Democratic Competence: Attitudes 1

I tried to figure out which VALUES I need to have as a democratically minded person in my previous post. I learned that the values in the Framework model of the European Council (EC) form the foundation of democratic competence and are essential for any political competence to be considered “democratic”.

According to the EC, “an attitude is the overall mental orientation which an individual adopts towards someone or something (for example a person, a group, an institution, an issue, an event, a symbol).” Attitudes usually consist of four components: a Belief or Opinion about “something or someone” we are facing, an Emotion or Feeling towards it, the Evaluation (either positive or negative) of it, and a particular way of Behaviour towards that object or person.

It seems that all attitudes start with a belief, like “democrats are communists” or “Trump followers are stupid”, “women can’t drive”. As a result of any belief, there is an emotion (perhaps fear, or anger). Based on that emotion, there is an evaluation, like “this is dangerous” or “this is fun” and last, there is a behaviour or action as in “not with me, nope” or “Let’s go”.

Now, what is a belief? The best definition I ever found is this one by Morty Lefkoe:

A belief is an assumption about the world (or any part of it) that I have decided to be true FOR ME.

Whether a belief is really “true”, meaning it matches the reality out there, is a different story. However, any belief affects the person holding the belief and the reality of those around them. Once a person has adopted a belief, it causes him/her to perceive reality and react to reality per that belief. The bible even claims: as you believe, thy shall be done on to you.

While anybody has beliefs, opinions, emotions, evaluations and behaviours towards pretty much anything in their life, the EC holds the opinion that people need to adopt the following attitudes in order for a democracy to work properly:

Democratic Attitude What it is
Openness to cultural “otherness”Openness is an attitude towards different people, world views, beliefs, values and practices, resulting from a belief that they are in some way beneficial for us or at least not a threat. It’s more than a mere interest in exotic experiences for personal enjoyment, like a holiday trip to Bali
RespectAn attitude towards someone (or something) who we “believe” to have some kind of importance, worth or value, which again warrants our positive regard and esteem (more on respect below)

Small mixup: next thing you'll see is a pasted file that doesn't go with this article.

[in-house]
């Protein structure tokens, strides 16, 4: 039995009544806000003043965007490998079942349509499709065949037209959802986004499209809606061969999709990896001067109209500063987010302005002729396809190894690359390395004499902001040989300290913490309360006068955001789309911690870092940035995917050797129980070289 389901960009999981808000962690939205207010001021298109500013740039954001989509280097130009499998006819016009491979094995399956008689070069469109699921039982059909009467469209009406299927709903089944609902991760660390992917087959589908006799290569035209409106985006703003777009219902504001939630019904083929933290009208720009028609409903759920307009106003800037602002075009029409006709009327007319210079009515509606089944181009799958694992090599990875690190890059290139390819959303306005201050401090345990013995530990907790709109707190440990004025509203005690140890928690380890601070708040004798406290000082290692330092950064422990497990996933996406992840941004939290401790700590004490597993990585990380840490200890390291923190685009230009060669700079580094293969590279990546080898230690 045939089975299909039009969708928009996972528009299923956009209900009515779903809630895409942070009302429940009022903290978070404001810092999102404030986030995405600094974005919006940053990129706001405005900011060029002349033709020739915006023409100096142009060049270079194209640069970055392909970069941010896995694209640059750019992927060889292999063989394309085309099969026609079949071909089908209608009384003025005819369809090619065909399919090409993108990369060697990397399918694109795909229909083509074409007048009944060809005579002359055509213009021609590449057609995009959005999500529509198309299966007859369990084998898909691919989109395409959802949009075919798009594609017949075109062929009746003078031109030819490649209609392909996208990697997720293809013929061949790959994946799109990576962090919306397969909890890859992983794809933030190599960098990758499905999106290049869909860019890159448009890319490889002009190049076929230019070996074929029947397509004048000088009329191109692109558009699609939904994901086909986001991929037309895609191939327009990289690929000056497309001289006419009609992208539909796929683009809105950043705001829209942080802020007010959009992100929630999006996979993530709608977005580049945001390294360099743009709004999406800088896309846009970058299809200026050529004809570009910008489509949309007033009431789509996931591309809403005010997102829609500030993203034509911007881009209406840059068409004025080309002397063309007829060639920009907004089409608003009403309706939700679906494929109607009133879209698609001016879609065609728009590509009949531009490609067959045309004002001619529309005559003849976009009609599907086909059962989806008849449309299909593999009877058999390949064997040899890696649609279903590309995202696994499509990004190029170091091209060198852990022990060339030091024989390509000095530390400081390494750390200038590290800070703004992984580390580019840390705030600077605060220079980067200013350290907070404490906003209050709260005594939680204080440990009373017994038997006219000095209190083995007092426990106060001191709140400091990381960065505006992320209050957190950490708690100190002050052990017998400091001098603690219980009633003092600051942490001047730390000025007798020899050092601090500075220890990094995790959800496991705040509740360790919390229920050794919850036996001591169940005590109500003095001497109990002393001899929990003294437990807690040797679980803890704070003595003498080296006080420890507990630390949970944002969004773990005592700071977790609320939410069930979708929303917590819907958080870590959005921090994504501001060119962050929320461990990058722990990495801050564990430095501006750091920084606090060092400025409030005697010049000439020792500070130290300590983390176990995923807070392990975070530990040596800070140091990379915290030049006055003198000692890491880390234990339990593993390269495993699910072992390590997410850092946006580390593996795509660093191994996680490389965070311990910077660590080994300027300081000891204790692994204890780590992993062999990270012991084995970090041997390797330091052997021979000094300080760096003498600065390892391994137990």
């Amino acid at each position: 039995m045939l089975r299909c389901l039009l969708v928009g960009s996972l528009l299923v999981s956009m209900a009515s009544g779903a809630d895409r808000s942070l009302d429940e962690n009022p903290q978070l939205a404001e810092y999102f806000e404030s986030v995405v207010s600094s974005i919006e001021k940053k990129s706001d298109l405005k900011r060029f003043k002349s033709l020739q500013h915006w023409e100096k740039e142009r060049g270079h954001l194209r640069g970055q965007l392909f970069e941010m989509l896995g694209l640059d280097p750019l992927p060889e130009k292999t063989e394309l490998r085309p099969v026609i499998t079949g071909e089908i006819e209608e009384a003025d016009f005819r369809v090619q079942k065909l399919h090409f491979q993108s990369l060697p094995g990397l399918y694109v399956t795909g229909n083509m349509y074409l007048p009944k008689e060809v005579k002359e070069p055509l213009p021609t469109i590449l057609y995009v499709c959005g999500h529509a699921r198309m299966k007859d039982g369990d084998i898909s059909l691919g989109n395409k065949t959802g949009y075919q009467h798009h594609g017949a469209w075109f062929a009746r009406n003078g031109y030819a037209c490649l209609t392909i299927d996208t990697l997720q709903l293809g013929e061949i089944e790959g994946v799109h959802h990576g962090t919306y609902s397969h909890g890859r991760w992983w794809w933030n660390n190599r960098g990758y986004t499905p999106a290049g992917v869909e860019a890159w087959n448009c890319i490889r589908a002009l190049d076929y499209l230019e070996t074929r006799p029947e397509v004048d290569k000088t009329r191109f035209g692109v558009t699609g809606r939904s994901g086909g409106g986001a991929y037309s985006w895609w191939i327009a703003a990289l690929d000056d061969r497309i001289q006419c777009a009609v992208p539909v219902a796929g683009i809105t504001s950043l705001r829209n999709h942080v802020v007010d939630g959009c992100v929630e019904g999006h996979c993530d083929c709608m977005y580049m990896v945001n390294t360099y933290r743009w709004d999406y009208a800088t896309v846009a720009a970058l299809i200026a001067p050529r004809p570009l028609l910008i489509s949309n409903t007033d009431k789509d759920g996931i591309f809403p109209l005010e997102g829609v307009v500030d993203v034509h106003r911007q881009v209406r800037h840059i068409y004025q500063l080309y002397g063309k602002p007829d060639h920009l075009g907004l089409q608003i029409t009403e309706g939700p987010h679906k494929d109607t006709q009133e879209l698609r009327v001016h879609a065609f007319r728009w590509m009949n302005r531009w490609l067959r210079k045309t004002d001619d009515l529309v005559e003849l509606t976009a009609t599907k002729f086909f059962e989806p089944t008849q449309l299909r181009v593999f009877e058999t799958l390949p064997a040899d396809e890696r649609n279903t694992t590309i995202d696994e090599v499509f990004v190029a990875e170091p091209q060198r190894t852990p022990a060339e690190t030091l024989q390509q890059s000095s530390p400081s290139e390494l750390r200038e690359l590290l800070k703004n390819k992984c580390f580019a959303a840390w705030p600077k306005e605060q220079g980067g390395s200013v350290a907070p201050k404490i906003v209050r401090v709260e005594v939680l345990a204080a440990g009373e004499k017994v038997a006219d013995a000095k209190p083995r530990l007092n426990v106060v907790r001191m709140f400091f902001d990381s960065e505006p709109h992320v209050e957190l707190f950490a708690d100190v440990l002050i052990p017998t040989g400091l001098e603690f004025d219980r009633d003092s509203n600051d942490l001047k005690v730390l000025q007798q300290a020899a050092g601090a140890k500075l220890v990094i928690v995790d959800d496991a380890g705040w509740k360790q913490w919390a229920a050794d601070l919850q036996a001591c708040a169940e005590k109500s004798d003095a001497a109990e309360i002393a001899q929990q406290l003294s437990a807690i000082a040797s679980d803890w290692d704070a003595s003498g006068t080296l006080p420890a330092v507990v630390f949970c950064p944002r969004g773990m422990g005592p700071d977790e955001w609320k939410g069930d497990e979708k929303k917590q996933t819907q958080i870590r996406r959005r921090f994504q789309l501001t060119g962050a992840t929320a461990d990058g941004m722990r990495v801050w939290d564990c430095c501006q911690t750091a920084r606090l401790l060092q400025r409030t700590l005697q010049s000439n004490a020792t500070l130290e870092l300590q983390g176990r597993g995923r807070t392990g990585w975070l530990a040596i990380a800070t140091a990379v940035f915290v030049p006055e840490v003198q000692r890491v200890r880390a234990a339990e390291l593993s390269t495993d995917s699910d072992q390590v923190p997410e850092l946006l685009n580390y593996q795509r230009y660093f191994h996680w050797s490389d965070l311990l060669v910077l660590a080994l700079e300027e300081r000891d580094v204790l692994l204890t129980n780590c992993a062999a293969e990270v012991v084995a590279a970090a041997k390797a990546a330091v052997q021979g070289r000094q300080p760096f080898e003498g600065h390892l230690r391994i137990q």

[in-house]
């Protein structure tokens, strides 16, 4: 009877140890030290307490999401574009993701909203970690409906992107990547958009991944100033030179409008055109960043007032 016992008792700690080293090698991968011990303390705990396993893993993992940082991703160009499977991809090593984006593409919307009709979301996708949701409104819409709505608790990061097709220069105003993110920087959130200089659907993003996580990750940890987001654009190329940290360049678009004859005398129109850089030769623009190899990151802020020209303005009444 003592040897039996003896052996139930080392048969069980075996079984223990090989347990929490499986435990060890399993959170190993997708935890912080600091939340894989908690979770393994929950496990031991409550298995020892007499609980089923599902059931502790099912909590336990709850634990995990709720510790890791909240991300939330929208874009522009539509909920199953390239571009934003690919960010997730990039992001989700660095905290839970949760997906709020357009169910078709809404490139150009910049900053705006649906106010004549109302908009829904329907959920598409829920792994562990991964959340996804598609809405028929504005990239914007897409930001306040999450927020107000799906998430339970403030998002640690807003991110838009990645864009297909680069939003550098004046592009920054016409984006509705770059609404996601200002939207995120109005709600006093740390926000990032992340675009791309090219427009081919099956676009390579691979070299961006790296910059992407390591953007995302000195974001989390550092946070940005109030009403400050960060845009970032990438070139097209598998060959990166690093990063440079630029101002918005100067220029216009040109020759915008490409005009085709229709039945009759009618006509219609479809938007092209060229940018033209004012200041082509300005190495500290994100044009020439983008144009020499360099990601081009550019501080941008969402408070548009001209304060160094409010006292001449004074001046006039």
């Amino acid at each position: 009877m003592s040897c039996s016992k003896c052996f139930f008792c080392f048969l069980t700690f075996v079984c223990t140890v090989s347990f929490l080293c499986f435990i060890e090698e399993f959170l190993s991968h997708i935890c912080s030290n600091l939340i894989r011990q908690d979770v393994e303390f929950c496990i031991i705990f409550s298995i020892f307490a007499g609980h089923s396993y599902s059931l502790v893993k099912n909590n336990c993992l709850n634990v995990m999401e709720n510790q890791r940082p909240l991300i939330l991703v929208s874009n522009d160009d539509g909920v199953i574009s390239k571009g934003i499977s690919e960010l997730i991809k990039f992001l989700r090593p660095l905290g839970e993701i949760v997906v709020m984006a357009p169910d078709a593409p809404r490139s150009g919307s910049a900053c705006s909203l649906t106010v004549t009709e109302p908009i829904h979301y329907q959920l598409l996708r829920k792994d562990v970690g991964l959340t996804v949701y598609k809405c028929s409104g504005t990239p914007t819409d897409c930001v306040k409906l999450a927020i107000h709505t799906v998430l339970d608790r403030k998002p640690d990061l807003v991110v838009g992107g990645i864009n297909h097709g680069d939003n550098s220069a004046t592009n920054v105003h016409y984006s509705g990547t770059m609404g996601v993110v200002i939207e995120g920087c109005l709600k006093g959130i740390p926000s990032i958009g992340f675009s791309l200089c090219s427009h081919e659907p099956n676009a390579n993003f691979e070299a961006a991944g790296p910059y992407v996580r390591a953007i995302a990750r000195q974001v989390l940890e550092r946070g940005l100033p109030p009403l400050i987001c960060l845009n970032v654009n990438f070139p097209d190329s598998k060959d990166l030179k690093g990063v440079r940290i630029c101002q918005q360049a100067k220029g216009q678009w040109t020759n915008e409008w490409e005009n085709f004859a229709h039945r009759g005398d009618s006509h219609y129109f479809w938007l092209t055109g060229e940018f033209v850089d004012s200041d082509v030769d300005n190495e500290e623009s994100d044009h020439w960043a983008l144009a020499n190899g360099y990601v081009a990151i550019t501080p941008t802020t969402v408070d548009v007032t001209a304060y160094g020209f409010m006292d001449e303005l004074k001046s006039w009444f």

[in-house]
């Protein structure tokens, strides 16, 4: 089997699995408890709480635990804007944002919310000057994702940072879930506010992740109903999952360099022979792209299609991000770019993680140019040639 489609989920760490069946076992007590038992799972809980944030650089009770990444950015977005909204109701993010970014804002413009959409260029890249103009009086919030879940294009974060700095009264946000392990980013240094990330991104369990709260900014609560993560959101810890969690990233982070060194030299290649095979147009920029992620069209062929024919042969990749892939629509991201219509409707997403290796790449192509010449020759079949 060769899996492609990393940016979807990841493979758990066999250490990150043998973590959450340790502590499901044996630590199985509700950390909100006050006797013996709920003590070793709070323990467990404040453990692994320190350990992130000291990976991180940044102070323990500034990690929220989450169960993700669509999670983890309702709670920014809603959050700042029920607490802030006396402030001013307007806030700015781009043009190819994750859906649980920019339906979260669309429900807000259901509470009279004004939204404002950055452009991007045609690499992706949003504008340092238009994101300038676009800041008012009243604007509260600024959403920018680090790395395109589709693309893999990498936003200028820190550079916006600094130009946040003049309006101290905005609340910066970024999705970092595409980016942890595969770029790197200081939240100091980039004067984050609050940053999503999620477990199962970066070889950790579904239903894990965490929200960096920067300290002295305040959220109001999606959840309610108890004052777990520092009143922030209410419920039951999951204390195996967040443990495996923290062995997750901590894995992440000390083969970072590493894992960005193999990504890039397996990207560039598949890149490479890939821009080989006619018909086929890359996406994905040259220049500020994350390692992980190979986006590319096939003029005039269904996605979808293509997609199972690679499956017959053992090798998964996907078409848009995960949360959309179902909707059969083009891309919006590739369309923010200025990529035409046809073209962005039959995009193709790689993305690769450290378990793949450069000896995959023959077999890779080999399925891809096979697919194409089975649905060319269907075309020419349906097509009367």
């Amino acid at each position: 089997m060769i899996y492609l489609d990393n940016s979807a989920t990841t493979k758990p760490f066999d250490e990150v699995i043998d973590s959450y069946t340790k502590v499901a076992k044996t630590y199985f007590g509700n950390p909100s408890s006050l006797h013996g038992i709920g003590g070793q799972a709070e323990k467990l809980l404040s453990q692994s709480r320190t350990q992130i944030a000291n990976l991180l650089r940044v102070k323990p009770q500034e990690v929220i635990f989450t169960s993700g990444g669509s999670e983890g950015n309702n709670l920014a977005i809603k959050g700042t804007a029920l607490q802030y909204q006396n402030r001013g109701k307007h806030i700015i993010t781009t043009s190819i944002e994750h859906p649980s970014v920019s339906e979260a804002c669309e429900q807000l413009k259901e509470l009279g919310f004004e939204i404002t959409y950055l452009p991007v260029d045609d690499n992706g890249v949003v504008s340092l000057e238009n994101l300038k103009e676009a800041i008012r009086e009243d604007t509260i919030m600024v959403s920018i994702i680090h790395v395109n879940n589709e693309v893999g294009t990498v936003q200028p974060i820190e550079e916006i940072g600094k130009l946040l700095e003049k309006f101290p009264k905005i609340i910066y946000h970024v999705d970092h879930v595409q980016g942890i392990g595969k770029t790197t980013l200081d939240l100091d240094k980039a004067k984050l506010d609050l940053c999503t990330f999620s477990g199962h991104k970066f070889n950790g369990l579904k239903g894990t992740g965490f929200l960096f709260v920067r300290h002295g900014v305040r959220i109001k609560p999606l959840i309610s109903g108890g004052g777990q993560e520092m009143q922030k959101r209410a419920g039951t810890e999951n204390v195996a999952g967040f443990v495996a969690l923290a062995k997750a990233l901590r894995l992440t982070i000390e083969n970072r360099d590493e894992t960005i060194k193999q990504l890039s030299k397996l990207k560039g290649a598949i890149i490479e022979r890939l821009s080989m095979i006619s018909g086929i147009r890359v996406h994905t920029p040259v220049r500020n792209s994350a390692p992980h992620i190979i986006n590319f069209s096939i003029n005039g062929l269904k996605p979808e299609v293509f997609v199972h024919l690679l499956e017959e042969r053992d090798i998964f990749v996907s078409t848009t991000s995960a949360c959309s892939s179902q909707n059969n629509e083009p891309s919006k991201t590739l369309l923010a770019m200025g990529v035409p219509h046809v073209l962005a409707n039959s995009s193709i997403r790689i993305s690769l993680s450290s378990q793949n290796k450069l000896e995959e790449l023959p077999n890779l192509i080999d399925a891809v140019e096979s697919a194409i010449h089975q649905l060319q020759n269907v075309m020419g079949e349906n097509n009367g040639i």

Civic-mindednessAn attitude towards a community or social group that is larger than our immediate circle of family and friends, to which we feel a sense of belonging. Civic- mindedness may be held towards multiple groups of any number
ResponsibilityIn a culture of democracy, role responsibility and moral responsibility are important. Role responsibility is connected to civic-mindedness, where we adopt the responsibilities of our role(s) in the community. Moral responsibility arises when a person has a moral obligation to act in a particular way and deserves praise or blame for either succeeding or failing to act in that way.
Self-efficacyInvolves a positive belief in one’s own ability to undertake the actions required to achieve particular goals. It is associated with self-confidence. Low self-efficacy can discourage democratic and intercultural behaviour even when there would be a high level of ability, while unrealistically high self-efficacy can lead to frustration, disappointment, or disaster due to a lack of ability.
Tolerance of ambiguityPeople with a high tolerance of ambiguity evaluate situations which are perceived to be uncertain and subject to multiple conflicting or incompatible interpretations in a positive manner, accept their inherent lack of clarity, and deal with the ambiguity constructively. Low tolerance of ambiguity leads to a single perspective on unclear situations, a closed attitude, and fixed and inflexible categories for thinking about the world.

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